To frame this question of visibility (of Asian hyperfemininity) and invisibility (of underlying patriarchal hegemony), I return to a concept introduced during week one. Cultural hegemony – defined as the rule of society by a social group through imposed “common sense” – patrols how we move through the world by normalizing ideologies used for domination. A cardinal example of cultural hegemony is love, something we discussed in one of our final meetings. Modern discourses of love as something individualistic, empowering, and transcending boundaries of identity obscure the productive work love does in service of emotional capitalism, neoliberal colorblindness, and reproduction of heterosexual power dynamics.
Love, then, becomes an exceptionally visible ideological tool for articulating gender and race. Thus, representations of Asian American sexuality have immense potential as sites for reconstructing hegemonic markers of gender and sexuality. Some of the primary texts by Asian American artists we analyzed this quarter have implemented techniques that challenge normative depictions of love and make space for “infinities” (e.g. endings to The Motel, Shortcomings). But how can love be decolonized – that is, removed from their colonial instincts of domination, ownership, and nationalism – if its day-to-day manifestations are so rooted in racialized sexualities? We cannot fade to black in real life; there are no meaningful gazes out the airplane window or shouts into the void. In reality, humanity is not defined by infinities but rather a continuity of discrete realities exposed through interpersonal relationships.
Which brings me back to love, and its societal meanings, as a powerful site for resisting cultural hegemony. I am equal parts fascinated and intimidated by the narrative power of love, its simultaneous insidiousness and fluidity. Love, via heterosexual reproduction and marriage, has long been surveyed and regulated for the interests of a select few. To interrogate what constitutes love – that is, masculinity, femininity, and the violence enacted to consolidate these constructs – and to analyze the fissures that arise in its deconstruction is itself an act of resistance. Through the course of this quarter, I sought to understand my complicity in upholding ideas of love that exclude, erase, and oppress, and interrogate the pervasive forms that this complicity can take. Perhaps it is a uniquely selfish venture, but nonetheless a site for change that I can actually enact in a world full of scary and pervasive ideologies that feel invisible or unassailable. In a political moment when “identity politics” has become the object of bipartisan criticism, it is imperative to interrogate the mechanisms that we construct racial and gender identity in all spheres of our life. And with that, I present my blog posts (or the 2 rewrites for this final assignment):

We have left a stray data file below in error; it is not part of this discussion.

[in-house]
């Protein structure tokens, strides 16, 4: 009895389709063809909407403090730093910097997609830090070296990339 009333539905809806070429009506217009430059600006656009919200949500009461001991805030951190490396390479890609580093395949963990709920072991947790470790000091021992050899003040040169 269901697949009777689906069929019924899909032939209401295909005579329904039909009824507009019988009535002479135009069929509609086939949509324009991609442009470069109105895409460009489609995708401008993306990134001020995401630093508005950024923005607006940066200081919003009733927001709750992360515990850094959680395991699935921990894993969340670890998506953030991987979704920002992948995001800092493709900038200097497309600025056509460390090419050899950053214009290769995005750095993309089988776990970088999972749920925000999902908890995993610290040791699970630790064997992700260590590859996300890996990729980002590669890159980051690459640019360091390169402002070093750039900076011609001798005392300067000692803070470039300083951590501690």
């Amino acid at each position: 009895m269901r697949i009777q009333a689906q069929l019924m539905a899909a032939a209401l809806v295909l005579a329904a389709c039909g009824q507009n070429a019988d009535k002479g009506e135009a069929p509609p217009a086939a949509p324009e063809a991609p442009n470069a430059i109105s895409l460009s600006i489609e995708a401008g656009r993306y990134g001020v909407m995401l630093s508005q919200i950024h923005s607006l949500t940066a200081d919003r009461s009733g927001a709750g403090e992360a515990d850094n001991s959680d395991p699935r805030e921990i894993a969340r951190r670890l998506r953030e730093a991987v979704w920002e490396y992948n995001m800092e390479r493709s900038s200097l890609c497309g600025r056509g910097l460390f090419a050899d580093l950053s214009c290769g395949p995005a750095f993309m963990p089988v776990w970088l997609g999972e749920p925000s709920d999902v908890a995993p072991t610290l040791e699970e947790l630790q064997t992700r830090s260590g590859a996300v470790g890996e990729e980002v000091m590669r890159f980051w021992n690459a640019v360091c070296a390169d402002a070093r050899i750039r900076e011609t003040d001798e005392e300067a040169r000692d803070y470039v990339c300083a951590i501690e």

Love and Femininity in a “Multiracial” World [rewrite of Blog 4]
In Sharon Chang’s book Raising Mixed Race: Multiracial Asian American Children in a Post-Racial World, she proposes the concept of the “visible or invisible minority” – she argues that, due to white racial framing, the perceptibility of ethnic difference affects how mixed race people are perceived, treated, and ultimately how they view themselves. For white/non-white multiracial women, this manifests in a constant negotiation of hegemonic femininity’s beauty standards – presumably, white – and the exoticization of non-white femininities in the United States. To be a mixed race Asian American woman in the U.S. age of multiculturalism is to occupy a liminal space of simultaneous ethnic ambiguity and conformation to white beauty standards. Subversive images created by mixed Asian American female artists delink desirability from hegemonic femininity. This analysis will investigate techniques of “bad object formation” used in Japanese Breakfast’s “Everybody Wants to Love You” music video to uncover how displace hegemonic discourses of love and racialized sexuality.
Michelle Zauner, also known by her stage name Japanese Breakfast, is a mixed Korean American female artist. Placing Japanese Breakfast’s music video in conversation with what Rosalind Chou describes as media where the power is “largely in the hands of whites” underscores how media representations of Asian Americans, and particularly Asian American women, prioritizes a white racial frame and relegates Asian Americans to the role of subjects to others’ gaze (Chou 137-138). Images of mixed race women thus become circulated not as genuine markers of an inclusive United States of America but instead as cultural shorthand for diversity and desirability written for a white gaze.